Lebanese currency plunges into new low-intensity national protests

Lebanese currency plunges into new low-intensity national protests

The Lebanese currency hit a new record, triggering protests of anger across the crisis-stricken country, with the biggest unrest since the start of the pandemic.

The pound has fallen 20 percent since the end of last year, hitting L £ 10,000 to the US dollar on the black market on Tuesday before falling back to around L £ 9,975. It is now about 85 percent below the country’s official exchange rate.

The currency collapse means a minimum wage of L £ 675,000 per month is now worth just $ 67.50, while devaluation has led to rampant inflation in the import-dependent country even as its economy shrinks eliminates jobs and workers. more typically experience pay cuts rather than increases.

Protesters burned dumpsters and blocked roads in the capital Beirut and cities in Lebanon on Tuesday, in a nationwide protest of frustration not seen since the mass anti-government protests that erupted in October 2019.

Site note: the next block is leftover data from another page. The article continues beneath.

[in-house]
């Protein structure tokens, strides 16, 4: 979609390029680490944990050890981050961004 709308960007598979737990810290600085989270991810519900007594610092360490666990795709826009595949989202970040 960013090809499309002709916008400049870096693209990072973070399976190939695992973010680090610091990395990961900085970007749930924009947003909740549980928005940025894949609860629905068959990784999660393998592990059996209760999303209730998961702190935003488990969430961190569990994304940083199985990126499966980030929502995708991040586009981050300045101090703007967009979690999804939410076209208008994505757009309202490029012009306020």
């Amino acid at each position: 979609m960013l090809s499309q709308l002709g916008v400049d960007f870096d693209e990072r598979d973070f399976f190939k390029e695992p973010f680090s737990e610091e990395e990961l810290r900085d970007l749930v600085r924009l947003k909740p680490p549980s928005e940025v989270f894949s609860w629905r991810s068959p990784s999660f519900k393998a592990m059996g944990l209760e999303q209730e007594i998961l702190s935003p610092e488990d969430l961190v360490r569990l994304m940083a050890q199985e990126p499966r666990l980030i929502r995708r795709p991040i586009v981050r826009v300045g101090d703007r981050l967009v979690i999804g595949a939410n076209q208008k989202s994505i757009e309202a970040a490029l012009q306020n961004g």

The coronavirus “has pushed people off the streets. . . but now there is a rebound, ”said Sami Nader, director of the Levant Institute for Strategic Affairs. “Because it has added to the prevailing frustration. . . and now they are more desperate.”

Plagued by allegations of official corruption and mismanagement, Lebanon was economically weak long before the Beirut port explosion on August 4 devastated the capital, killing more of 200 people.

The explosion brought down the government headed by Prime Minister Hassan Diab. But a prolonged political crisis has left …


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